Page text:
Just when it looked like Georgia was beginning to get a handle on the damage caused by HB 87, the state’s Arizona-inspired immigration law, some lawmakers are once again trying to push through new measures that will further marginalize immigrants and exclude them from our community would.

SB 458 contains two provisions of particular concern. It would ban undocumented students from all public universities and colleges in Georgia, even though they pay out-of-state tuition. With much at stake, many of these model youth will either be expelled from the state to go to school elsewhere, or give up their dreams altogether.

The second provision, buried in the bill, may seem technical, but it is actually quite insidious and comprehensive. Lawmakers now want to prohibit state and local governments from accepting many foreign passports as proof of identity. Indeed, both immigrants and foreign tourists could fail to prove their identities in a wide range of interactions, deny them access to certain government buildings, take away such essential services as water and sewage, and even thwart their ability to marry — a basic requirement of constitutional law. The 11th Circuit Court of Appeals blocked provisions with similar effect in Alabama earlier this month.

Why are legislators toying with foreign passports? HB 87 required Attorney General Sam Olens to release a list of “safe and verifiable documents” and banned the acceptance of all other identification documents by state and local governments. Olens was barely upset when he added foreign passports to his list. Finally, passports are accepted by the Federal Transportation Security Administration for air travel where security is synonymous. Apparently, some Georgia lawmakers think they know better by removing foreign passports from the Attorney General’s list of “safe and verifiable documents” unless the passport is accompanied by “a valid United States Homeland Security Form I-94 or I-94A or other federal document stating an alien’s lawful immigrant status.”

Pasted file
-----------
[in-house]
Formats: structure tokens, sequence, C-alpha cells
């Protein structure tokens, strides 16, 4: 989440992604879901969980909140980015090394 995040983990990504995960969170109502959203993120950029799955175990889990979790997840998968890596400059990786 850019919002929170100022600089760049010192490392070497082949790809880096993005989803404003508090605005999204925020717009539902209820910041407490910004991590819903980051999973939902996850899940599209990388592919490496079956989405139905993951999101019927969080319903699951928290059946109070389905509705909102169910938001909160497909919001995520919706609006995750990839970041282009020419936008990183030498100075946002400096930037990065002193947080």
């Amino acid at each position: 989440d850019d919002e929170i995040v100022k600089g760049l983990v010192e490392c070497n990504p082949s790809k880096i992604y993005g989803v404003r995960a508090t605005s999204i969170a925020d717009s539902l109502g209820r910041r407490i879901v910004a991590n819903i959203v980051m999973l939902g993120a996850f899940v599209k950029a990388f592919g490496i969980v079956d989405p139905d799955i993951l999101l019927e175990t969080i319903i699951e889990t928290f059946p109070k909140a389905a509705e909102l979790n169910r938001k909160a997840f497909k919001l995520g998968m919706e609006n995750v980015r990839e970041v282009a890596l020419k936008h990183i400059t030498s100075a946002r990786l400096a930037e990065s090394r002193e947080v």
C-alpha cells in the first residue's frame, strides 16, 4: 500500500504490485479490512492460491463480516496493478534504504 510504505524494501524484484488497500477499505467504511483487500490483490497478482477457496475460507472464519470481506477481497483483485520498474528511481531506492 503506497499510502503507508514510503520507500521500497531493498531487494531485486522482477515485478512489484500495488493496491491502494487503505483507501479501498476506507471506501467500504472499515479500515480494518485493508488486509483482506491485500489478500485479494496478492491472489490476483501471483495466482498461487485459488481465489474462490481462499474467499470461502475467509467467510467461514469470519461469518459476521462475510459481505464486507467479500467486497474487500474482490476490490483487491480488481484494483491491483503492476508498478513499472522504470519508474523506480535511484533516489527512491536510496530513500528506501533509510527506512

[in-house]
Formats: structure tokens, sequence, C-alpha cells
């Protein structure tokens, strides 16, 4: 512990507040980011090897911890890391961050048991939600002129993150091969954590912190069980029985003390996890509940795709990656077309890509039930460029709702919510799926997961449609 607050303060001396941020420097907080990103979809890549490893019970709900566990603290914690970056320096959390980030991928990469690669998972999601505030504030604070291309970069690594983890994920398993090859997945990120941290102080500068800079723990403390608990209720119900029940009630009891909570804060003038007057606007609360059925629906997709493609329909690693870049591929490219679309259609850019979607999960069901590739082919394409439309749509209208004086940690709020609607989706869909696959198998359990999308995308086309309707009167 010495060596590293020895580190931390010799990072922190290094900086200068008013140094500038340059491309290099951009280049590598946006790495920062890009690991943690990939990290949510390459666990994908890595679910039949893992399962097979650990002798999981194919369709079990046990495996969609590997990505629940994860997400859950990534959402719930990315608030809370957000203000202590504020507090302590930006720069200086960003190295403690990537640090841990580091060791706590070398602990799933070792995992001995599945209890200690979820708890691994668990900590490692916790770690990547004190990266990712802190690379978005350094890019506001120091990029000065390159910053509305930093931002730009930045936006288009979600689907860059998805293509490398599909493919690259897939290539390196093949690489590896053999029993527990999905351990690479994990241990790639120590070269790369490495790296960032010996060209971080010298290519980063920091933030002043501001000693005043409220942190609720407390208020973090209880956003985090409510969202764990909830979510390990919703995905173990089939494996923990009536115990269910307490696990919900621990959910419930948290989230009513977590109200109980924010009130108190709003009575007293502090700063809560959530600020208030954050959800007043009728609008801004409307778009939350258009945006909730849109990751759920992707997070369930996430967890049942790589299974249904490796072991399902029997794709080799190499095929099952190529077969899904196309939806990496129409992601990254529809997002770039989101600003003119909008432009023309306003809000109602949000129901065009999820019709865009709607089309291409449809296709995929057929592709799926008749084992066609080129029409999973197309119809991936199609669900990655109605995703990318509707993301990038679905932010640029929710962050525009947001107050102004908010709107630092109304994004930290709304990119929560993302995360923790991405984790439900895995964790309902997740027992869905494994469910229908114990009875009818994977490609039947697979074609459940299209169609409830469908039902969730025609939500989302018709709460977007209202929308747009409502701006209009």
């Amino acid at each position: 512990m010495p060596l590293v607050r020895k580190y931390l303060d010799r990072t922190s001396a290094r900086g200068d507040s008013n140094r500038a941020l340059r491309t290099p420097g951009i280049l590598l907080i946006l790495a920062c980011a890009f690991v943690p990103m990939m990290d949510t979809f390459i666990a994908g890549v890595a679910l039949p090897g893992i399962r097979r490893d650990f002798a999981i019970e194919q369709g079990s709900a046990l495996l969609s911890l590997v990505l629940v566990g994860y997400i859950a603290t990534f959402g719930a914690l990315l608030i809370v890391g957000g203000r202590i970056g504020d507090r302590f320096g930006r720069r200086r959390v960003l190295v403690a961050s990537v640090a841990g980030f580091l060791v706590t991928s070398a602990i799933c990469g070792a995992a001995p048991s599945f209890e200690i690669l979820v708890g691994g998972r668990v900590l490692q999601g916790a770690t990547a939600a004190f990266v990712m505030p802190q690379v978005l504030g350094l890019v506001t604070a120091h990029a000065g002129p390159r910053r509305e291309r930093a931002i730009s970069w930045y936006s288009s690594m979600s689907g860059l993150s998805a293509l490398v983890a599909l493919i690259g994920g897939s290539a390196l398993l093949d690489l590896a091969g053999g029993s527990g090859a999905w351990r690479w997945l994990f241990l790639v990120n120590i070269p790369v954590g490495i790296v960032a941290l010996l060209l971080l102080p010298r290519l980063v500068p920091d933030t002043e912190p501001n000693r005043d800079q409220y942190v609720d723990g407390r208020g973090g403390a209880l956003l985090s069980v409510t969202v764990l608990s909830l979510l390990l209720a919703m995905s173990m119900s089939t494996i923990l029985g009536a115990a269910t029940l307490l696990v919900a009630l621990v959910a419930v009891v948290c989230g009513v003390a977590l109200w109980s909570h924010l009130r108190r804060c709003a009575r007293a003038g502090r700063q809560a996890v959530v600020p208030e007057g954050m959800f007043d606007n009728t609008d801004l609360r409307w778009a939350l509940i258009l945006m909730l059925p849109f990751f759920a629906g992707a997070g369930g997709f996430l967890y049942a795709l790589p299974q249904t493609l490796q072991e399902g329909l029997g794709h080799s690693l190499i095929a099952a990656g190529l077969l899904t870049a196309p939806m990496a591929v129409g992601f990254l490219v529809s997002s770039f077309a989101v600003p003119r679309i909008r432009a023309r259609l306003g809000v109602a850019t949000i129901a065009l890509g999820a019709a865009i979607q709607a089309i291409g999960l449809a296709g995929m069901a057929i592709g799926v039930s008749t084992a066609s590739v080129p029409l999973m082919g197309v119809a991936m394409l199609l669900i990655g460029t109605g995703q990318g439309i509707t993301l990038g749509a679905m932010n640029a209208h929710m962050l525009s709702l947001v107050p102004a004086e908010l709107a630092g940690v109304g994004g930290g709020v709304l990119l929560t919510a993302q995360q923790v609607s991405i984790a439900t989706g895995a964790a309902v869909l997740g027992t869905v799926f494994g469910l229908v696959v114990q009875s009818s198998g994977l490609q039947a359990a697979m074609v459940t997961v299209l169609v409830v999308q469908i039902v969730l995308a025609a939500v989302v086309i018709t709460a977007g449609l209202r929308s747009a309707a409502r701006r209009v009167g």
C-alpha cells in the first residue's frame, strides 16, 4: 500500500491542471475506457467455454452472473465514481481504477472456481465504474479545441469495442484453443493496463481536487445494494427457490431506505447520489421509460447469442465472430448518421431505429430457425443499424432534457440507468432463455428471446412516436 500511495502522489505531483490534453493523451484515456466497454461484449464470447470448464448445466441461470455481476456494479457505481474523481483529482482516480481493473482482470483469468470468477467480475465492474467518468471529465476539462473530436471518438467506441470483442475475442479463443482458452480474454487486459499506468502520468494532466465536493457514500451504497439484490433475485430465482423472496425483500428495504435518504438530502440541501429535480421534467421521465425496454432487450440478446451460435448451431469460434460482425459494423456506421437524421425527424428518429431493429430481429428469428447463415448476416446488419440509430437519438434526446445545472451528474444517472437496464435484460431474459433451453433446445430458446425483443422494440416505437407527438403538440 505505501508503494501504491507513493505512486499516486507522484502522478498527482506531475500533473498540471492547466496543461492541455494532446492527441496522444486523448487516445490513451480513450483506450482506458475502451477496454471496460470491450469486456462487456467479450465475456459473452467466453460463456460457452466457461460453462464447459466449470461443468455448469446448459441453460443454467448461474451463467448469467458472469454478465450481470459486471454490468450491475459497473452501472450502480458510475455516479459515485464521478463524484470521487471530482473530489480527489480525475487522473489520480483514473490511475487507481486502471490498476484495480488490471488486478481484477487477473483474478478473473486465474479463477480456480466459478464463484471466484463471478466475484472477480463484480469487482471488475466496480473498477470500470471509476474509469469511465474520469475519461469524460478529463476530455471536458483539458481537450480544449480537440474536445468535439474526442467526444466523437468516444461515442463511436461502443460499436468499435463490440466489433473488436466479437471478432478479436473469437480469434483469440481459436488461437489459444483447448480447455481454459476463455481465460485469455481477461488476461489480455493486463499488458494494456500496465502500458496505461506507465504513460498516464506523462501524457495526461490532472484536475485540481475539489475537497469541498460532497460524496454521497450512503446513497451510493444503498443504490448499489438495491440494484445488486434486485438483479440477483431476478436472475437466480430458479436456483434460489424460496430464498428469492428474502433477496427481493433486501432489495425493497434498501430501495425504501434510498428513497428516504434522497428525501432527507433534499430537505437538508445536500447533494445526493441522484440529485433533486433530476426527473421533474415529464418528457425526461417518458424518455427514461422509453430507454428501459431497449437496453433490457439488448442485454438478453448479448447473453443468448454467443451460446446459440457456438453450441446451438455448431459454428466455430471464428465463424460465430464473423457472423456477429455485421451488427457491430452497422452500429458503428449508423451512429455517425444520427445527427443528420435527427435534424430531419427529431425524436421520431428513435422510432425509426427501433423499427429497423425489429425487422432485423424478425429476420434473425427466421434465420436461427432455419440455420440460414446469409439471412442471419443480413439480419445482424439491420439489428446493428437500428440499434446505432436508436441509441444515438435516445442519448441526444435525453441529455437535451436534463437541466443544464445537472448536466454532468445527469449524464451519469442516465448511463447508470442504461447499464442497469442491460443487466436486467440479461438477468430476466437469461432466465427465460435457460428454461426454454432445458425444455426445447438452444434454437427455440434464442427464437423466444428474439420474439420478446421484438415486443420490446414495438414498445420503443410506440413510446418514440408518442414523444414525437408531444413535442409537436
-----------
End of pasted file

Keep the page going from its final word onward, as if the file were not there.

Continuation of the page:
This seemingly technical change would not only affect undocumented immigrants. Foreign visitors from countries participating in the Visa Waiver Program do not have the forms required by law. What do the politicians who support this law have against British, Swedish and Japanese tourists? Does Georgia really want to discourage foreign tourism from 36 of the world’s richest countries by sending a message to travelers that they better watch out because their passports won’t work as ID in Georgia?

Some reforms in SB 458 usefully relieve unnecessary burdens that HB 87 imposes on residents and state agencies. However, the student ban and foreign passport regulations are pushing Georgia in completely the opposite direction, leading to new controversies, litigation and reputational damage.

The disastrous impact of HB 87 on Georgia’s economy and reputation was felt by many across the state. Georgian lawmakers and Governor Nathan Deal should firmly oppose any further attempts to make Georgia an unwelcome state for immigrants.

(Originally published in the Fulton County Daily Report.)

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